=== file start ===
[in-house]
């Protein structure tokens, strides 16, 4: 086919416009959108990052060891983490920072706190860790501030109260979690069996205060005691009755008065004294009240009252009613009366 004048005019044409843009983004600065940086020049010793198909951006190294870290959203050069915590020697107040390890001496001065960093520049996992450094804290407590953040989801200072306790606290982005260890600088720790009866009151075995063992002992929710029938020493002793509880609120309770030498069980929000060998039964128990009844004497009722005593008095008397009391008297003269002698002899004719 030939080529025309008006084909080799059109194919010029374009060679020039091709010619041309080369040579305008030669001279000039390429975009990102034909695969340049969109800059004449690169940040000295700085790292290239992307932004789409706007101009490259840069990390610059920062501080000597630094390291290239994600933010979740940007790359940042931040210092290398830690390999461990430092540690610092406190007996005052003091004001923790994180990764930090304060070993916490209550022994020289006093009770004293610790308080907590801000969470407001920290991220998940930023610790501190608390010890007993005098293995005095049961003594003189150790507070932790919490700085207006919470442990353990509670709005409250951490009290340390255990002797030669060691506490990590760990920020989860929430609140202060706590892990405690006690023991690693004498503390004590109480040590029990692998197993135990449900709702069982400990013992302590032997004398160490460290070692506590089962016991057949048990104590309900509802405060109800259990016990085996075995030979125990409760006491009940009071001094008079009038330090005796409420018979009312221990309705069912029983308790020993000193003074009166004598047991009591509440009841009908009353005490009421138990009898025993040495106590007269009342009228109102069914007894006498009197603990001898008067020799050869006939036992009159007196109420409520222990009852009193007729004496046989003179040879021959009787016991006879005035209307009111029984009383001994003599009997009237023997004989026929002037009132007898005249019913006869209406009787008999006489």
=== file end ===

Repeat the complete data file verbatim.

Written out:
[in-house]
């Protein structure tokens, strides 16, 4: 086919416009959108990052060891983490920072706190860790501030109260979690069996205060005691009755008065004294009240009252009613009366 004048005019044409843009983004600065940086020049010793198909951006190294870290959203050069915590020697107040390890001496001065960093520049996992450094804290407590953040989801200072306790606290982005260890600088720790009866009151075995063992002992929710029938020493002793509880609120309770030498069980929000060998039964128990009844004497009722005593008095008397009391008297003269002698002899004719 030939080529025309008006084909080799059109194919010029374009060679020039091709010619041309080369040579305008030669001279000039390429975009990102034909695969340049969109800059004449690169940040000295700085790292290239992307932004789409706007101009490259840069990390610059920062501080000597630094390291290239994600933010979740940007790359940042931040210092290398830690390999461990430092540690610092406190007996005052003091004001923790994180990764930090304060070993916490209550022994020289006093009770004293610790308080907590801000969470407001920290991220998940930023610790501190608390010890007993005098293995005095049961003594003189150790507070932790919490700085207006919470442990353990509670709005409250951490009290340390255990002797030669060691506490990590760990920020989860929430609140202060706590892990405690006690023991690693004498503390004590109480040590029990692998197993135990449900709702069982400990013992302590032997004398160490460290070692506590089962016991057949048990104590309900509802405060109800259990016990085996075995030979125990409760006491009940009071001094008079009038330090005796409420018979009312221990309705069912029983308790020993000193003074009166004598047991009591509440009841009908009353005490009421138990009898025993040495106590007269009342009228109102069914007894006498009197603990001898008067020799050869006939036992009159007196109420409520222990009852009193007729004496046989003179040879021959009787016991006879005035209307009111029984009383001994003599009997009237023997004989026929002037009132007898005249019913006869209406009787008999006489």